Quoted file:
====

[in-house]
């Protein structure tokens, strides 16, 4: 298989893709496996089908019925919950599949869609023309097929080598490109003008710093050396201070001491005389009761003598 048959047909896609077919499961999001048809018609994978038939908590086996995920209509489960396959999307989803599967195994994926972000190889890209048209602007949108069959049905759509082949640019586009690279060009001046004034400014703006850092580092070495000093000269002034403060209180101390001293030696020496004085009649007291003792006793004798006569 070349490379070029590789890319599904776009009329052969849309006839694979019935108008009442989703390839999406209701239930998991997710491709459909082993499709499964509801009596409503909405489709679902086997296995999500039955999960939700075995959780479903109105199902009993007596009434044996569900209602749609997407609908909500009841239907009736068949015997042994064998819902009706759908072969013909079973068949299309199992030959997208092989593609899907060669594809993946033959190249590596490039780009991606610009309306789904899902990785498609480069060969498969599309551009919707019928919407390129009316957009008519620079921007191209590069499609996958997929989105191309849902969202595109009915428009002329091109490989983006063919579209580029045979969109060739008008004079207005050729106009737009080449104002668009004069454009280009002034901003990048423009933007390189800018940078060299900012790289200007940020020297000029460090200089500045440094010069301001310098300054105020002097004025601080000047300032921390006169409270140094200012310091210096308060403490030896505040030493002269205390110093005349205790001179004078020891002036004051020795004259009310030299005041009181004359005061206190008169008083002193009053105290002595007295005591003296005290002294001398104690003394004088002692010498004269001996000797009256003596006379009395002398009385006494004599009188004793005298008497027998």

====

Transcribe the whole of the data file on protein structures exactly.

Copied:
[in-house]
């Protein structure tokens, strides 16, 4: 298989893709496996089908019925919950599949869609023309097929080598490109003008710093050396201070001491005389009761003598 048959047909896609077919499961999001048809018609994978038939908590086996995920209509489960396959999307989803599967195994994926972000190889890209048209602007949108069959049905759509082949640019586009690279060009001046004034400014703006850092580092070495000093000269002034403060209180101390001293030696020496004085009649007291003792006793004798006569 070349490379070029590789890319599904776009009329052969849309006839694979019935108008009442989703390839999406209701239930998991997710491709459909082993499709499964509801009596409503909405489709679902086997296995999500039955999960939700075995959780479903109105199902009993007596009434044996569900209602749609997407609908909500009841239907009736068949015997042994064998819902009706759908072969013909079973068949299309199992030959997208092989593609899907060669594809993946033959190249590596490039780009991606610009309306789904899902990785498609480069060969498969599309551009919707019928919407390129009316957009008519620079921007191209590069499609996958997929989105191309849902969202595109009915428009002329091109490989983006063919579209580029045979969109060739008008004079207005050729106009737009080449104002668009004069454009280009002034901003990048423009933007390189800018940078060299900012790289200007940020020297000029460090200089500045440094010069301001310098300054105020002097004025601080000047300032921390006169409270140094200012310091210096308060403490030896505040030493002269205390110093005349205790001179004078020891002036004051020795004259009310030299005041009181004359005061206190008169008083002193009053105290002595007295005591003296005290002294001398104690003394004088002692010498004269001996000797009256003596006379009395002398009385006494004599009188004793005298008497027998």